SFA chief defends VAR ahead of Premiership summit as Ian Maxwell points to '27 times we got it right'

Scottish FA chief executive Ian Maxwell has defended VAR ahead of a summit with Premiership clubs by insisting it prevented a total of 27 incorrect decisions last season.

And he believes Friday’s debrief into the use of technology, which has caused widespread consternation since its introduction in October, will be the opportunity to correct some of the falsehoods that have grown up around its application. Even as there is an acknowledgement that the operation of the system - still in its early stages in the Scottish game - could be smoother. But Maxwell stresses perfection is unattainable when subjectivity in the area of certain laws, particularly over penalties awarded for handball, is inescapable. An issue that he points out is global within football and not a problem particularly to football within these borders. As certain recent high-profile cases in the FA Cup final, and even the Conference League final, have amply demonstrated.

“We had a meeting [with clubs] during the World Cup because we had had four or five weekends of VAR [and] said we would have an end-of-season meeting,” said the SFA chief executive. “I think it is right that we engage with clubs over the course of a season. They can give us some feedback, we can give them some feedback, they can see the stats that actually show we are getting a lot more decisions right. It is doing what it is supposed to do. There is still a bit of subjectivity, and that’s okay. It's about clarity, transparency, knowledge and understanding and how do we increase them in all those areas across the game. Whether that’s the clubs, the media, broadcasting, supporters. How do we enhance all of them?

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“From a knowledge and understanding perspective, I think that people are getting there now because they understand that the handball law is handball law. They don’t like it, but they don’t like the law. It’s not our referees because our referees are making the same decisions as everybody else. You saw it in the FA Cup final with Jack Grealish. Is it a penalty? You are absolutely devastated if it is given against you. Even the Brian Graham one [given against Partick Thistle in the play-off final last Sunday]. He doesn’t really know where he is. His arm was out and it hits his hand, but it is a penalty under the laws of the game. It is about working through it. We have had it for seven months. People have had it for seven years and are still getting as much wrong as we are. But we get that there is a piece of work to be done to improve. We want to keep continuing to improve, the referees want to keep continuing to improve, everybody does. The clubs want us to. So what are the next steps we take to make that happen.

Scottish FA chief executive officer Ian Maxwell at Hampden Park. (Photo by Craig Williamson / SNS Group)Scottish FA chief executive officer Ian Maxwell at Hampden Park. (Photo by Craig Williamson / SNS Group)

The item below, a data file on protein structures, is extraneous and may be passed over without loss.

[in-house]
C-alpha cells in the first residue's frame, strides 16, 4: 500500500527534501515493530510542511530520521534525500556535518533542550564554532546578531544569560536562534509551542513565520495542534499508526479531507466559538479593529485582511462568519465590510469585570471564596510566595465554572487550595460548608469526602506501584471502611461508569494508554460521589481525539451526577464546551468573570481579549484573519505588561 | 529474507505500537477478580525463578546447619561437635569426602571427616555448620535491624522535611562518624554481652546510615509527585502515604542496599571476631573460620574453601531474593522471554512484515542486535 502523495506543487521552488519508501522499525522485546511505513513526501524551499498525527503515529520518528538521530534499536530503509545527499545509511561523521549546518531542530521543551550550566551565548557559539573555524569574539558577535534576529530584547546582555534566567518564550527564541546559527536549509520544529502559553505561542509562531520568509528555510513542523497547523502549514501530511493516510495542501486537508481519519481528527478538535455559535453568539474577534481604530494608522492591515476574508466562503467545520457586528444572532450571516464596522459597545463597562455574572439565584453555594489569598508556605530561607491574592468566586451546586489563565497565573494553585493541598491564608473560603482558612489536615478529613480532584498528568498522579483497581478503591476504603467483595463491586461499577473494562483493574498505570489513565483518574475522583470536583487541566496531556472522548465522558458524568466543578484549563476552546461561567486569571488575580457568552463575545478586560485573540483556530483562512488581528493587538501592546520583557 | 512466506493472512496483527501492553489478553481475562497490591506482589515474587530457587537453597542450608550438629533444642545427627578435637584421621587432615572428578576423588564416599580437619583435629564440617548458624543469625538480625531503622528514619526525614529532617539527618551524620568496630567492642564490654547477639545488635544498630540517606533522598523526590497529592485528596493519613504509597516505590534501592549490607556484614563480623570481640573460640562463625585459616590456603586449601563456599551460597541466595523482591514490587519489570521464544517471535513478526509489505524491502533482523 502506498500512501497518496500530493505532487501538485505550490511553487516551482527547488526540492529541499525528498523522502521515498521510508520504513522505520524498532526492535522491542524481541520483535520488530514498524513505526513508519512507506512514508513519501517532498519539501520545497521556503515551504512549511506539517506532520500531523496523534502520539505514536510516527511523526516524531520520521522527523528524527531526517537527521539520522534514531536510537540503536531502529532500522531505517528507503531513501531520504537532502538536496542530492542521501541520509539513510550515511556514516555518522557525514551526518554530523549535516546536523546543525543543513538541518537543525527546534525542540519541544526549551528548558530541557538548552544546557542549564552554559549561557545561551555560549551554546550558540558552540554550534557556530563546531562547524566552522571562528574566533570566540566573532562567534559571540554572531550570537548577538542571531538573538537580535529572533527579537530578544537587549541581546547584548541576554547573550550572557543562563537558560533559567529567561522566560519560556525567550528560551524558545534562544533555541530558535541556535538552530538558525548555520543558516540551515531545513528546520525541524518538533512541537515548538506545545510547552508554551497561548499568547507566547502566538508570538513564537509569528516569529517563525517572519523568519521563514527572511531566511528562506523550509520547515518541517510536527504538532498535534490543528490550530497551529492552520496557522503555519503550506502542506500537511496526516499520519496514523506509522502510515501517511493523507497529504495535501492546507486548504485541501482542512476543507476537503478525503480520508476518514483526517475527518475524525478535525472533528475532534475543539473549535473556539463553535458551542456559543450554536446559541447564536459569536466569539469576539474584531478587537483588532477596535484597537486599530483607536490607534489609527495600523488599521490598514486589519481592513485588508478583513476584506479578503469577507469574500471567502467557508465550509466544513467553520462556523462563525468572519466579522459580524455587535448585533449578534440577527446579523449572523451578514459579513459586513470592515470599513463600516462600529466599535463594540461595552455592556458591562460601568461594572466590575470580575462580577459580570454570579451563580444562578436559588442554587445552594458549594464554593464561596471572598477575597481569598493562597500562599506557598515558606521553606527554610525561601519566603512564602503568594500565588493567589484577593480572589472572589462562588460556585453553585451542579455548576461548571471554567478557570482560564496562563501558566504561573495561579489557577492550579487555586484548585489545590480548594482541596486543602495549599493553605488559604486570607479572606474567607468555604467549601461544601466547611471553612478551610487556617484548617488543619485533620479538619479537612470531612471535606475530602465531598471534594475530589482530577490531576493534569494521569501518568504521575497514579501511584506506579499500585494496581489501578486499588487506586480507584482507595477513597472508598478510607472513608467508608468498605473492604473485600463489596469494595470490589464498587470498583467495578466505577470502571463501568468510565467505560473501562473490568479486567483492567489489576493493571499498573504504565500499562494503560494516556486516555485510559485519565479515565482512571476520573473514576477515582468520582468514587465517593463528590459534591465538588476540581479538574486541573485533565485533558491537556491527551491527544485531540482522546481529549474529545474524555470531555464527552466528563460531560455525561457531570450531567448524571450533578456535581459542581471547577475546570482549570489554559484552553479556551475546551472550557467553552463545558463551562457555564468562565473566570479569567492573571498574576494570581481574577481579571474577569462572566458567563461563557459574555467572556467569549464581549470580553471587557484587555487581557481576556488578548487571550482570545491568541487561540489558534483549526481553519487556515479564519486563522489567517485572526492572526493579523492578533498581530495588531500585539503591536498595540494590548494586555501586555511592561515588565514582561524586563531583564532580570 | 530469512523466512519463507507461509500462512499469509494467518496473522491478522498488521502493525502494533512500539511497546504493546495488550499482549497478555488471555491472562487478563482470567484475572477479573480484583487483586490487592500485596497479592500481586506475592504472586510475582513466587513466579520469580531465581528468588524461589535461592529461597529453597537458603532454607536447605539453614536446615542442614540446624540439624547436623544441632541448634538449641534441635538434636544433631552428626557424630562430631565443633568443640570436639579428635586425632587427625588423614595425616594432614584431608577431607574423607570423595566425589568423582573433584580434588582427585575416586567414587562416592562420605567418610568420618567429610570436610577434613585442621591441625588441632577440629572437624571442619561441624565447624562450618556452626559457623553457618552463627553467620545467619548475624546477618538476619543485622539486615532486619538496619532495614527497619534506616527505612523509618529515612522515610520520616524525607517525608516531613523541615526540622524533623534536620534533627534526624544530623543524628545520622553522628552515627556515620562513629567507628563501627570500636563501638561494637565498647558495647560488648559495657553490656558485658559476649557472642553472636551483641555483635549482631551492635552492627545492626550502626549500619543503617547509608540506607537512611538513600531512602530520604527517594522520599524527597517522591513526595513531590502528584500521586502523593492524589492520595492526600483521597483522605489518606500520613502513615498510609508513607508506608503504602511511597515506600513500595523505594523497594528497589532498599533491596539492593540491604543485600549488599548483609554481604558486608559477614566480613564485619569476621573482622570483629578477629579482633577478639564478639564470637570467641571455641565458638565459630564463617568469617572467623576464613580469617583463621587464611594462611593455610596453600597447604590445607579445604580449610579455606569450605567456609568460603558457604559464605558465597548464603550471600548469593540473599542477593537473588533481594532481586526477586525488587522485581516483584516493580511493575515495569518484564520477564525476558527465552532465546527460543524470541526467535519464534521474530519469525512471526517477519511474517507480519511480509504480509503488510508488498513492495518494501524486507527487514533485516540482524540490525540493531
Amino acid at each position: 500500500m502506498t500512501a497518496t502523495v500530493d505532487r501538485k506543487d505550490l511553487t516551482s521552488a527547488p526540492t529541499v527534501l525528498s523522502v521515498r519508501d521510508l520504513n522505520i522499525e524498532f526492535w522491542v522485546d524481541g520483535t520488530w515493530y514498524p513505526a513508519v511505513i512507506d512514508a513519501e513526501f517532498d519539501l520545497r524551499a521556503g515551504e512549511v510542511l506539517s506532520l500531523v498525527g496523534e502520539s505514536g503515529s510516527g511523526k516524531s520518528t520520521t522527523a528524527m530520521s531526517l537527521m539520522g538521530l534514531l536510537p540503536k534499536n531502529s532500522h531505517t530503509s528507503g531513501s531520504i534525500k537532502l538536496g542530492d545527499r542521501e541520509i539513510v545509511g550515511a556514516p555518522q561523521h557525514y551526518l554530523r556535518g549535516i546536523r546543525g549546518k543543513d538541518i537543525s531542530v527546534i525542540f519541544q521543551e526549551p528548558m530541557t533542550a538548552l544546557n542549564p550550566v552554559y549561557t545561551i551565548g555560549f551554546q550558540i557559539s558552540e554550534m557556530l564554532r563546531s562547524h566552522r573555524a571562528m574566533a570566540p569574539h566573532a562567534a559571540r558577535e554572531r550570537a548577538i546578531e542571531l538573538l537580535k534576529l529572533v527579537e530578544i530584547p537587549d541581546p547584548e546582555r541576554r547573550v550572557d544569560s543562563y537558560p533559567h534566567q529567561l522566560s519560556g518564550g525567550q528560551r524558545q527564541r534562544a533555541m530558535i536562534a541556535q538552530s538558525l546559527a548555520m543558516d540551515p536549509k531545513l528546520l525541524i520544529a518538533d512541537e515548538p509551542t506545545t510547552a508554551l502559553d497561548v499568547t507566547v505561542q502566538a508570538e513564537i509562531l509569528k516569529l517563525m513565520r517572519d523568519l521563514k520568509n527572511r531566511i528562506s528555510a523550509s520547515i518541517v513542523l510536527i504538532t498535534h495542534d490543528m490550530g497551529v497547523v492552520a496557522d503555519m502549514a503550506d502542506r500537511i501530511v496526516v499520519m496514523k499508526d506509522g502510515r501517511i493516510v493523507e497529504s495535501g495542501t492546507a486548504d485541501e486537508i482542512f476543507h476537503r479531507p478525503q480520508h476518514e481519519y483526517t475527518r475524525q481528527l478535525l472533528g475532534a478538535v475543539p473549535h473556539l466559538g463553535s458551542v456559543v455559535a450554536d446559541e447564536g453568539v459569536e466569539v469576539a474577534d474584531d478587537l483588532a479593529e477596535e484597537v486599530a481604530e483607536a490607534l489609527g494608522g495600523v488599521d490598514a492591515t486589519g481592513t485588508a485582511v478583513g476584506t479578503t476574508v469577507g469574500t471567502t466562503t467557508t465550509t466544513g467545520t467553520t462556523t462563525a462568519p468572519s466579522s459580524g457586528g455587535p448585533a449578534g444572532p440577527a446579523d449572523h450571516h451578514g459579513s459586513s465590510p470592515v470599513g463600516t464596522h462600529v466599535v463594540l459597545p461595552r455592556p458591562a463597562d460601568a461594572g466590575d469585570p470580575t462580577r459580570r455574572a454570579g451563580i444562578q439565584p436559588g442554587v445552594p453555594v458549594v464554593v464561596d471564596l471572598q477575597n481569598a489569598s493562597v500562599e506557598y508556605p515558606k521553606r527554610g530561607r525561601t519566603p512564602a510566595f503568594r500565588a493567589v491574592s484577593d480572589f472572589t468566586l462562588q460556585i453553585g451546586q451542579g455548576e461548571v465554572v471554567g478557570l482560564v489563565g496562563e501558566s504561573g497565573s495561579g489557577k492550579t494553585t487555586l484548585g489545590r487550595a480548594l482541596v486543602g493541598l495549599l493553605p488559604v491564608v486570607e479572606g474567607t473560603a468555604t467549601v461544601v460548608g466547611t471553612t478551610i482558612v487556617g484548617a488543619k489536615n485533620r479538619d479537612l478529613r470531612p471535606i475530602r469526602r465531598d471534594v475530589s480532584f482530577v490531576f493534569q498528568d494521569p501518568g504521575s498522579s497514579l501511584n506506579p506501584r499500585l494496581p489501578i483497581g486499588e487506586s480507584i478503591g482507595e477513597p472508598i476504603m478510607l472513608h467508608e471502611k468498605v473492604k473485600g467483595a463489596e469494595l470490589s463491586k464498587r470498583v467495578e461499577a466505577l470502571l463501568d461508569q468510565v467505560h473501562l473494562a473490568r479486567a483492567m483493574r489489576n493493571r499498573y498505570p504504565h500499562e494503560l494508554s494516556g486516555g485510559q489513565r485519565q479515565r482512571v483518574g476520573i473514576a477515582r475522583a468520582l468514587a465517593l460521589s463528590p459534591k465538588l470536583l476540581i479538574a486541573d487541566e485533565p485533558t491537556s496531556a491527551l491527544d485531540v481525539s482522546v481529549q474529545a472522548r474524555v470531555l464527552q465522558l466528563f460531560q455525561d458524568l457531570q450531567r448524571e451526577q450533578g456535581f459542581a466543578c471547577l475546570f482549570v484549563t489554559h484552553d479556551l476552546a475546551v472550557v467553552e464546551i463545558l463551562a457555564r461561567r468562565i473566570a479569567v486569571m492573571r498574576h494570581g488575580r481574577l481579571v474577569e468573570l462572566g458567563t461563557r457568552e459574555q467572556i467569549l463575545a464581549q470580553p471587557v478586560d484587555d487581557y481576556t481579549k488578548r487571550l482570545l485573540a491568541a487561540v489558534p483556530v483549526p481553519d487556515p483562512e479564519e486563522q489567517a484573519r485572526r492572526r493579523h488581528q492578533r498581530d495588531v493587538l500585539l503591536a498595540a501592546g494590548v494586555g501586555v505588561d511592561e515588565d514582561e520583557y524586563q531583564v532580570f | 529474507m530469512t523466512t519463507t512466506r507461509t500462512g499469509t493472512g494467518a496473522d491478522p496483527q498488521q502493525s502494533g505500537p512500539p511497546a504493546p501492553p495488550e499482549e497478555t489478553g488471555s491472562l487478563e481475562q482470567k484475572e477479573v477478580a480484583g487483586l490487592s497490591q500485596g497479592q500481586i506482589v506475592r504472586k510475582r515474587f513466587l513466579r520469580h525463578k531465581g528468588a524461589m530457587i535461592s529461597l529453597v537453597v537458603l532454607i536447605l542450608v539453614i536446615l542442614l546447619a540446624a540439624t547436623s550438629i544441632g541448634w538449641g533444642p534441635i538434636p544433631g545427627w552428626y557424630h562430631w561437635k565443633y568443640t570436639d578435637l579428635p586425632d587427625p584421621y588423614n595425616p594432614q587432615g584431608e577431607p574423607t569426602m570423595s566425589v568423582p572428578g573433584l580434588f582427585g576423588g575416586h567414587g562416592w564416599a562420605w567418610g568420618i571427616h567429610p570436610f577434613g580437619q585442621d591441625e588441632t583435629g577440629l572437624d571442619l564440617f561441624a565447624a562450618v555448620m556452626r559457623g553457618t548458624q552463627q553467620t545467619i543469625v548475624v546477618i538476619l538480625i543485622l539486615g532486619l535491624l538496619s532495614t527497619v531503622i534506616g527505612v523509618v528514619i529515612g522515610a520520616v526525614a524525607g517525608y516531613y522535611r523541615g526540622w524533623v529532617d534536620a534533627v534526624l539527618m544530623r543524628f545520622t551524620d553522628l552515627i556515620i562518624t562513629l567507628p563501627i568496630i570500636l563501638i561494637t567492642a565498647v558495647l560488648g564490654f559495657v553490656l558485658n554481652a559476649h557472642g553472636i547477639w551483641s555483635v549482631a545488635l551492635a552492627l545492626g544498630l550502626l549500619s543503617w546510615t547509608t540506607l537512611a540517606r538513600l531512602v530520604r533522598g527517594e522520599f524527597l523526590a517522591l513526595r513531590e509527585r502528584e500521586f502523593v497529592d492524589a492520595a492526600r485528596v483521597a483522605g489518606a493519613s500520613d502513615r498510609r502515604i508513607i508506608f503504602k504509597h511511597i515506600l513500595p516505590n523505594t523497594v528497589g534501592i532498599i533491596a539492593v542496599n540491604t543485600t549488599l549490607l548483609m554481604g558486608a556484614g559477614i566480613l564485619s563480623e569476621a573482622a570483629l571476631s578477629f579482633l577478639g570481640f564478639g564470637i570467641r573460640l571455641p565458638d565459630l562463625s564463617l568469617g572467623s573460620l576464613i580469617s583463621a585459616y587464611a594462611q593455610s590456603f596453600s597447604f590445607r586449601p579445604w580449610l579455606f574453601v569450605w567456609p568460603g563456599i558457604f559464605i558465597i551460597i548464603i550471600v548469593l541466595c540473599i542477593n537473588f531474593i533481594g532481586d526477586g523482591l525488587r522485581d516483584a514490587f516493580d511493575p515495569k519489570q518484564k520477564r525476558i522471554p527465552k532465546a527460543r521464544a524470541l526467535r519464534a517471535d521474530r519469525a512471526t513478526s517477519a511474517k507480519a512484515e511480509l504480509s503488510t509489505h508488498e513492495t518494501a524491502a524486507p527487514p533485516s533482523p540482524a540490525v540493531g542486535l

Scottish FA chief executive officer Ian Maxwell at Hampden Park. (Photo by Craig Williamson / SNS Group)

“The good thing that VAR has done this season, there have been something like 27 instances where there has been a factual check. [These have] overturned penalties that were given that were actually outside the box… shouldn’t have been given…or [in terms of] goals scored when a player was actually offside…or goals that have been chalked off from offside when that wasn’t the case. That is 27 instances that we have got right. It is working in instances. There is a bit of a grey area around handball. There is always a bit of subjectivity around tackles. John Fleming, our old head of referees, used to say: ‘It might be a soft boiled egg or it might be a hard boiled egg, but it is still a boiled egg’. There are reds that are definitely red, but there are reds that are a wee bit orange. There is always going to be that subjective element to it and VAR is not going to fix that because sometimes tackles and decisions are like that.”

As a former centre-back, Maxwell maintains he would have been full-square behind having VAR in his playing days. Even if he recognises the frustrations over the sometimes lengthy breaks in play required for certain checks. “From an on-the-pitch perspective, what do you want? You don’t want to lose a game because of a decision that could and should have been different,” he said. “Referees since football began have mostly made decisions that are right, but have got some wrong. That is the reality of where we are. I like it because it gets decisions right. There is obviously the time it takes. We want to improve that, we want to reduce that. But we also need to do that knowing that it takes time to get decisions right. I am sitting with Crawford [Allan, head of referees] and he will say: ‘Well, that video review took three minutes, but actually we have checked the handball in the build-up, the offside in the build-up and then a potential penalty’. They are not taking a long time for the sake of taking a long time. This is the time it takes for all those things to be checked and to be checked properly. If we didn’t do it properly we would get absolutely pulverised for not taking our time to get it right. It is a Catch 22.”



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